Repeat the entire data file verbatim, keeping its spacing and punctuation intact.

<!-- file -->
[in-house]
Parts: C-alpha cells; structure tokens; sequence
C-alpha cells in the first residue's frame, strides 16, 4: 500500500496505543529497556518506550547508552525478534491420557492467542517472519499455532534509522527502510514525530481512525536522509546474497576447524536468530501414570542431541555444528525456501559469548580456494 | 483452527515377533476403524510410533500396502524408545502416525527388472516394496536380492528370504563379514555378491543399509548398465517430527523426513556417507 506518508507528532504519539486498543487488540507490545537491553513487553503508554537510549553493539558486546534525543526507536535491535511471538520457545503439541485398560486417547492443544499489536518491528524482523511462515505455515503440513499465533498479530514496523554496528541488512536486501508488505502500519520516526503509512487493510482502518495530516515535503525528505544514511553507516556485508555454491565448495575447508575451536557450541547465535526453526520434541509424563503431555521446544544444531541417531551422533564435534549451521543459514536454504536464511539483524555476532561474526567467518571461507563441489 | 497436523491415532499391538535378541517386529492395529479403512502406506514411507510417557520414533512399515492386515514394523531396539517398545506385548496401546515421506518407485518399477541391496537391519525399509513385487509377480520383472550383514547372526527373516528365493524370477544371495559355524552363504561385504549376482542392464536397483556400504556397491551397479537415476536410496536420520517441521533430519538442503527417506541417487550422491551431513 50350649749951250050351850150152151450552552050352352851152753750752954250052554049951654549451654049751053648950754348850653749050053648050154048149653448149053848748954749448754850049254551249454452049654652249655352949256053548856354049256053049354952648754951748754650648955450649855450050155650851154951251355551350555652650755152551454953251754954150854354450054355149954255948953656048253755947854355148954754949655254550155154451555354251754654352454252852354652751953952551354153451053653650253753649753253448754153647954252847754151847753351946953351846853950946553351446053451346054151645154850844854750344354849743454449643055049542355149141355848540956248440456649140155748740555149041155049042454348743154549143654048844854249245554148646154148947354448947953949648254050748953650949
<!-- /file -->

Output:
[in-house]
Parts: C-alpha cells; structure tokens; sequence
C-alpha cells in the first residue's frame, strides 16, 4: 500500500496505543529497556518506550547508552525478534491420557492467542517472519499455532534509522527502510514525530481512525536522509546474497576447524536468530501414570542431541555444528525456501559469548580456494 | 483452527515377533476403524510410533500396502524408545502416525527388472516394496536380492528370504563379514555378491543399509548398465517430527523426513556417507 506518508507528532504519539486498543487488540507490545537491553513487553503508554537510549553493539558486546534525543526507536535491535511471538520457545503439541485398560486417547492443544499489536518491528524482523511462515505455515503440513499465533498479530514496523554496528541488512536486501508488505502500519520516526503509512487493510482502518495530516515535503525528505544514511553507516556485508555454491565448495575447508575451536557450541547465535526453526520434541509424563503431555521446544544444531541417531551422533564435534549451521543459514536454504536464511539483524555476532561474526567467518571461507563441489 | 497436523491415532499391538535378541517386529492395529479403512502406506514411507510417557520414533512399515492386515514394523531396539517398545506385548496401546515421506518407485518399477541391496537391519525399509513385487509377480520383472550383514547372526527373516528365493524370477544371495559355524552363504561385504549376482542392464536397483556400504556397491551397479537415476536410496536420520517441521533430519538442503527417506541417487550422491551431513 50350649749951250050351850150152151450552552050352352851152753750752954250052554049951654549451654049751053648950754348850653749050053648050154048149653448149053848748954749448754850049254551249454452049654652249655352949256053548856354049256053049354952648754951748754650648955450649855450050155650851154951251355551350555652650755152551454953251754954150854354450054355149954255948953656048253755947854355148954754949655254550155154451555354251754654352454252852354652751953952551354153451053653650253753649753253448754153647954252847754151847753351946953351846853950946553351446053451346054151645154850844854750344354849743454449643055049542355149141355848540956248440456649140155748740555149041155049042454348743154549143654048844854249245554148646154148947354448947953949648254050748953650949